Niall Ferguson’s offensive remarks on Keynes – unmitigated sycophancy

4 May, 2013 at 17:29 | Posted in Varia | 8 Comments

Harvard professor and famous historian Niall Ferguson reportedly made some bizarre and offensive remarks about economist John Maynard Keynes at an investment conference yesterday.

According to financial writer Tom Kostigen, the editor at large of Private Wealth and Financial Advisor magazines, Ferguson made two startling suggestions about Keynes at the Tenth Annual Altegris Conference in Carlsbad, California:

Keynes’ economic philosophy, Ferguson reportedly suggested, was the result of Keynes not caring about future generations.
Keynes didn’t care about future generations, Ferguson reportedly suggested, because Keynes was gay and did not have children.

Dan Jamieson at Investment News, also reported the remarks.

Specifically, Kostigen reported the following:

[I]n front of a group of more than 500 investors, Ferguson responded to a question about Keynes’ famous philosophy of self-interest versus the economic philosophy of Edmund Burke, who believed there was a social contract among the living, as well as the dead. Ferguson asked the audience how many children Keynes had. He explained that Keynes had none because he was a homosexual and was married to a ballerina, with whom he likely talked of “poetry” rather than procreated. The audience went quiet at the remark. Some attendees later said they found the remarks offensive. …

Ferguson, who is the Laurence A. Tisch Professor of History at Harvard University, and author of The Great Degeneration: How Institutions Decay and Economies Die, says it’s only logical that Keynes would take this selfish worldview because he was an “effete” member of society. Apparently, in Ferguson’s world, if you are gay or childless, you cannot care about future generations nor society.

Not surprisingly, Kostigen’s report has already drawn considerable attention to, and criticism of, Ferguson. We have reached out to Professor Ferguson for comment. We will update this article when we hear from him.

In addition to the offensive suggestion that those who don’t have children don’t care about the future or society, Professor Ferguson’s reported remarks are bizarre and insulting to Keynes on two levels.

First, this is the first time we have heard a respectable academic tie another economist’s beliefs to his or her personal situation rather than his or her research. Saying that Keynes’ economic philosophy was based on him being childless would be like saying that Ferguson’s own economic philosophy is based on him being rich and famous and therefore not caring about the plight of poor unemployed people.

Second, Keynes’ policies did not suggest that he did not care about future generations. On the contrary. … For the sake of both future generations and current generations, Keynes believed that governments should run deficits during recessions and then run surpluses during economic booms. Politicians have never seemed to be able to follow the second part of Keynes’ proscription — they tend to run deficits at all times — but it seems unfair to blame this latter failing on Keynes.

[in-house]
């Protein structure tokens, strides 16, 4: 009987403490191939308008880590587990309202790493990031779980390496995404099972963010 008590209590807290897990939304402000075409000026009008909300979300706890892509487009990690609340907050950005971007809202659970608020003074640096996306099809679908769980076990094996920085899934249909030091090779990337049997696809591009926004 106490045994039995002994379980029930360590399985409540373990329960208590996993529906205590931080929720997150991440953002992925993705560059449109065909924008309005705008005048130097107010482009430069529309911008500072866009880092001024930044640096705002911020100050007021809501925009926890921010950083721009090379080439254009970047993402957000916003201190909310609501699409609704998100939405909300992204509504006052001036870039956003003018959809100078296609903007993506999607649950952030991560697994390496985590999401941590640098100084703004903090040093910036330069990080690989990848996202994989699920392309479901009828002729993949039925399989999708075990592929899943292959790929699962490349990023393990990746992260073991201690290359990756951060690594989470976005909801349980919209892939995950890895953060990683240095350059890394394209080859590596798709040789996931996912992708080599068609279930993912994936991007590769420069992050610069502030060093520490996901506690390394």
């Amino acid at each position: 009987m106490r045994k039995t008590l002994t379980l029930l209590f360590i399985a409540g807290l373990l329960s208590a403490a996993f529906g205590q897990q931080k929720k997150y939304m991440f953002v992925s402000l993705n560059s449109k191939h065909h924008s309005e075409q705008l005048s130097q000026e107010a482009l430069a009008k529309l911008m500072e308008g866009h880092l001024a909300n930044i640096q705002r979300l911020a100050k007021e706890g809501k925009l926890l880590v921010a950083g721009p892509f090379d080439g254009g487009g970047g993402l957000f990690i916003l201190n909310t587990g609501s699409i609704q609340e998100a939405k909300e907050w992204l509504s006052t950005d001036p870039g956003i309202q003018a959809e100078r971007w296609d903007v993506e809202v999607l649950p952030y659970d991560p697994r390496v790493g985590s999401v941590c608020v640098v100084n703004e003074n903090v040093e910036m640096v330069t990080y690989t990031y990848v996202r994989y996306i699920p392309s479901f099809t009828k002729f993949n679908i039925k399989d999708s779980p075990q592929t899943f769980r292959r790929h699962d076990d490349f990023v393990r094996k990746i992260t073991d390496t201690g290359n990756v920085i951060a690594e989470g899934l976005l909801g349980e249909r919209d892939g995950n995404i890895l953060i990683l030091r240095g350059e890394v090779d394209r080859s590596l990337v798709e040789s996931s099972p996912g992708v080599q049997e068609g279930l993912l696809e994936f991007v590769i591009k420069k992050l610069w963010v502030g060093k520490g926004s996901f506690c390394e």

Business Insider

8 Comments

  1. As Niall Ferguson puffed on his fag,
    He sighed, this fame and fortune is getting to be a drag,
    Each time I open my mouth,
    I reveal that my intelligence has always hung south,
    Oh and Bi the way, Keynes just laughs (he, he)

  2. He apologizes

  3. It is funny that countries like the USA says they follow Keynes teaching when in fact they run deficits irregardless of the business cycle (save in goods times what is that?) ie quantitative easing in perpetuity. Fiat money and thefting central bankers is the new norm!

    • Can you please refer to some material where Keynes promotes balanced government budget in long run and “save” in good times.

  4. “Keynes’s famous philosophy of self-interest”? Huh?

  5. Niall Fergusson is just another reactionary tendentious hack. There are plenty of others in Uk who’ve popped out of the woodwork post Thatcher/1979, the farmer/philosopher Roger Scruton etc etc. The more obscure think tank wonks debasing our political discourse in UK are another case in point.
    Bertrand Russell was quoted as saying that debate with Keynes was like “taking ones (intellectual) life in ones hands”. I suspect that any debate between moral (and any other category u can think of) pygmy Niall and JMK would be pitifully one-sided. I would happily have paid to watch.

  6. As an addendum I must admit that I am, in academic terms an economic ignoramus. However there are questions I would like to ask Niall Ferguson :- eg
    What was Margaret Thatchers economic miracle ? How did Uk contrive to have all the downsides of being a petrocurrency during N/Sea oil boom whilst achieving a hollowing out of our residual industrial base. The Big Bang. The creaking infrastructure that has now been privatised but should have been rebuilt even before the 1980s. Fergusson’s abiding sin is that his work IMO is turgid and dull (whether or not with footnotes). At least Andrew Roberts can be amusing – viz his hatchet job on nincompoop Lord Mountbatten in “Eminent Churchillians”


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